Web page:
Gerontologic Nursing (Gerontologic Nursing Meiner (formerly Lueckenotte) 5th Edition by Sue E. Meiner Test Bank

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Gerontologic Nursing (Gerontologic Nursing Meiner (formerly Lueckenotte) 5th Edition by Sue E. Meiner Test Bank


Chapter 04: Gerontologic Assessment
Meiner: Gerontologic Nursing, 5th Edition


1. The geriatric nurse recognizes that the bodys homeostatic mechanisms may be compromised in the:
a. 79-year-old with moderate Alzheimer disease who requires assistance with all activities of daily living (ADLs).
b. 73-year-old with a history of chronic bronchitis who lives with family.
c. 86-year-old who lost a spouse and is moving into an assisted living facility.
d. 69-year-old with peripheral vascular disease who is visited by home health care weekly.

Declining physiologic function and increased prevalence of disease, particularly in the old-old (age 85 or older), are in part a result of a reduction in the bodys ability to respond to stress through all of its homeostatic mechanisms. The important point is that older adults often encounter profound and repeated losses; the time between the occurrences of these losses is often short, resulting in an inadequate period for resolution and return to a baseline state, thus putting them at risk for illness. Although the other patients may have compromised homeostatic mechanisms, the 86-year-old patient is most likely to exhibit this phenomenon.

DIF: Analyzing (Analysis) REF: N/A OBJ: 4-2
TOP: Nursing Process: Diagnosis MSC: Physiologic Integrity

2. To best minimize patient anxiety and help ensure a successful history assessment interview, the geriatric nurse first:
a. asks whether the patient has any questions about the interview.
b. makes sure the interview area is comfortable and private.
c. explains the reason for asking the questions.
d. assures the patient that all answers will be kept confidential.

To ensure a successful interview, the nurse should explain the reason for the interview to the patient followed by a brief overview of the format to be followed. This helps alleviate anxiety and uncertainty, and the patient can then focus on providing the information. The other options are all important actions during the assessment interview, but they will not diminish anxiety as much as an explanation of the purpose.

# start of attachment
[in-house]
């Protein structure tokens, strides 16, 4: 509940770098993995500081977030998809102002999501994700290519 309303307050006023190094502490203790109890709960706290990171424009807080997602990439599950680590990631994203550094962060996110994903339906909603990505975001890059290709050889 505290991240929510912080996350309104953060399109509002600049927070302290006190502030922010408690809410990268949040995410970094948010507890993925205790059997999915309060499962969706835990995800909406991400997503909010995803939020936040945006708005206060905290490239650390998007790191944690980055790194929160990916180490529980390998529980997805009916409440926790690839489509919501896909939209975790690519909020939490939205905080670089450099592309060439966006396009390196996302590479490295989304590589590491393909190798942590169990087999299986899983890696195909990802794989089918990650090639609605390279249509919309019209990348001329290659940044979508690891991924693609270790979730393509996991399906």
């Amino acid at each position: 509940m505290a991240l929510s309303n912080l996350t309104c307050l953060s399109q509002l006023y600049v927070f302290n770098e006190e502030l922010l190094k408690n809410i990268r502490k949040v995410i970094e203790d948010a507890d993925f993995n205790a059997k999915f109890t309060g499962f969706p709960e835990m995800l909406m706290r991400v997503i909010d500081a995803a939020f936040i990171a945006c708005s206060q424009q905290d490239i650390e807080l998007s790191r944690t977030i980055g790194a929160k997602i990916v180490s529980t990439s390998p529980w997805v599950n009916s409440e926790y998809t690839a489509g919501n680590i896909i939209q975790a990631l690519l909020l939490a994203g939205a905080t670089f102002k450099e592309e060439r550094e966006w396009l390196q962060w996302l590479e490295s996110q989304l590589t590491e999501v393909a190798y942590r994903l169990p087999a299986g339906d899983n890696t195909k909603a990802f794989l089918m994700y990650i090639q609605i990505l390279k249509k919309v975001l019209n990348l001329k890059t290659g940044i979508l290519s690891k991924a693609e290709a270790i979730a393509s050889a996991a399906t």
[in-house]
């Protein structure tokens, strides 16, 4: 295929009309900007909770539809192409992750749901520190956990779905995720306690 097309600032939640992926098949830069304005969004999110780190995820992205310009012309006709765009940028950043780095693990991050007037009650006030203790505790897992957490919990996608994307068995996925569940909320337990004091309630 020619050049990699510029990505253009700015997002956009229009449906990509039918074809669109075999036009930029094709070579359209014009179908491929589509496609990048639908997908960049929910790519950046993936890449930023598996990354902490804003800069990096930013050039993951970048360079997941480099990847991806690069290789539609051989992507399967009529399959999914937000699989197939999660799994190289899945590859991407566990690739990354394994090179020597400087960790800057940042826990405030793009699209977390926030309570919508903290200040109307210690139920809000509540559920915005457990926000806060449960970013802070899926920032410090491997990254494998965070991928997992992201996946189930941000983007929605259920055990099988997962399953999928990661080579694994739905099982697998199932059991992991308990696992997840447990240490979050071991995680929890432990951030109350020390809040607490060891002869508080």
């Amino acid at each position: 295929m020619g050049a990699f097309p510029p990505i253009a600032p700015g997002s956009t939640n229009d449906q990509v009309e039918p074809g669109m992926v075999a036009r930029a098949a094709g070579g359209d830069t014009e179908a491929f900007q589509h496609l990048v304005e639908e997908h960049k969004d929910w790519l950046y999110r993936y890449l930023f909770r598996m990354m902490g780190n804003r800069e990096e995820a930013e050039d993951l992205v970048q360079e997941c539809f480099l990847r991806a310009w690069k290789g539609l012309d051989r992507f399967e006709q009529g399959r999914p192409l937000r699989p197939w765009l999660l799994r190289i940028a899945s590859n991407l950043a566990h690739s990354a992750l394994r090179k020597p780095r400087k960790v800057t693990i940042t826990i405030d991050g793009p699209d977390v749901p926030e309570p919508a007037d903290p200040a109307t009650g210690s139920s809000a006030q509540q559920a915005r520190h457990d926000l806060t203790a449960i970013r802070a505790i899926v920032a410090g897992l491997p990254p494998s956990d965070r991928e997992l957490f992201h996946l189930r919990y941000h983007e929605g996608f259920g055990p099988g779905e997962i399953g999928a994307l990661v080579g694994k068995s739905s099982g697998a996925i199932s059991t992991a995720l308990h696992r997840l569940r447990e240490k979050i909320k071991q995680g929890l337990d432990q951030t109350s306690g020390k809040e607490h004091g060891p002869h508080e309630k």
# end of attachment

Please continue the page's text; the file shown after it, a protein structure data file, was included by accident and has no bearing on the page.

DIF: Applying (Application) REF: N/A OBJ: 4-1
TOP: Nursing Process: Implementation MSC: Emotional Needs Related to Health Problems

3. An older patient is admitted for bacterial pneumonia. The only abnormal assessment values include a heart rate of 102 beats per minute, slight cyanosis of the nail beds, and mild confusion. The patients daughter questions the possibility of pneumonia stating, He isnt coughing or having any difficulty breathing. The nurse responds most appropriately by saying:
a. We are lucky to determine the problem in its early stage.
b. Respiratory problems develop only after the infection is well established.
c. People your dads age often lack the muscular strength to cough.
d. Older adults frequently lack the typical signs of a respiratory infection.

The characteristic presentation of illness in older adults is more commonly one of blunted or atypical signs and symptoms. Stating, we are lucky to determine the problem does not give any useful information. Respiratory problems are often present early on in younger people. The lack of coughing is not caused by weakness.

DIF: Understanding (Comprehension) REF: Page 57 OBJ: 4-2
TOP: Teaching-Learning MSC: Physiologic Integrity

4. A nurse aide working in the geriatric units dining room tells the nurse that a patient who was oriented to time and place this morning is now confused about what day it is and why shes here. The nurse appropriately directs the nurse aide to:
a. take the patient back to her room and put her safely in bed.
b. place a falls risk identification bracelet on the patient and add the status care plan.
c. immediately take the patients vital signs and report them to her.
d. reorient the patient to time and place frequently and document the patients response.